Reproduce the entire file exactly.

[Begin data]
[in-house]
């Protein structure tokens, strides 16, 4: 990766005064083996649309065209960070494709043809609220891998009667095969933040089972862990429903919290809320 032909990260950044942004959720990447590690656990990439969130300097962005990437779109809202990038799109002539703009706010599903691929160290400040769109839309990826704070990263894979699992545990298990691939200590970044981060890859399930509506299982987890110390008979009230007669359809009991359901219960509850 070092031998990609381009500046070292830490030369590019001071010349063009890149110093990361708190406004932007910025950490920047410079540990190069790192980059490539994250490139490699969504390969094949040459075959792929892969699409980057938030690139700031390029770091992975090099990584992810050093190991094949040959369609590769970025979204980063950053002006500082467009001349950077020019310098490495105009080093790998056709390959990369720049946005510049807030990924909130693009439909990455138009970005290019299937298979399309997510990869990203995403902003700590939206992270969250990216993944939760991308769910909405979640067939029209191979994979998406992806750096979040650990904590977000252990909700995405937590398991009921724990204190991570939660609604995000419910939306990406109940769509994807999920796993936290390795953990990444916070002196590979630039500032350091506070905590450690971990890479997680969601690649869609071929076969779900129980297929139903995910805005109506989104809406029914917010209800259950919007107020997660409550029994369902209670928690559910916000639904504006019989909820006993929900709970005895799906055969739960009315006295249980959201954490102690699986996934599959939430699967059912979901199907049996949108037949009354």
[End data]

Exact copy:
[in-house]
């Protein structure tokens, strides 16, 4: 990766005064083996649309065209960070494709043809609220891998009667095969933040089972862990429903919290809320 032909990260950044942004959720990447590690656990990439969130300097962005990437779109809202990038799109002539703009706010599903691929160290400040769109839309990826704070990263894979699992545990298990691939200590970044981060890859399930509506299982987890110390008979009230007669359809009991359901219960509850 070092031998990609381009500046070292830490030369590019001071010349063009890149110093990361708190406004932007910025950490920047410079540990190069790192980059490539994250490139490699969504390969094949040459075959792929892969699409980057938030690139700031390029770091992975090099990584992810050093190991094949040959369609590769970025979204980063950053002006500082467009001349950077020019310098490495105009080093790998056709390959990369720049946005510049807030990924909130693009439909990455138009970005290019299937298979399309997510990869990203995403902003700590939206992270969250990216993944939760991308769910909405979640067939029209191979994979998406992806750096979040650990904590977000252990909700995405937590398991009921724990204190991570939660609604995000419910939306990406109940769509994807999920796993936290390795953990990444916070002196590979630039500032350091506070905590450690971990890479997680969601690649869609071929076969779900129980297929139903995910805005109506989104809406029914917010209800259950919007107020997660409550029994369902209670928690559910916000639904504006019989909820006993929900709970005895799906055969739960009315006295249980959201954490102690699986996934599959939430699967059912979901199907049996949108037949009354």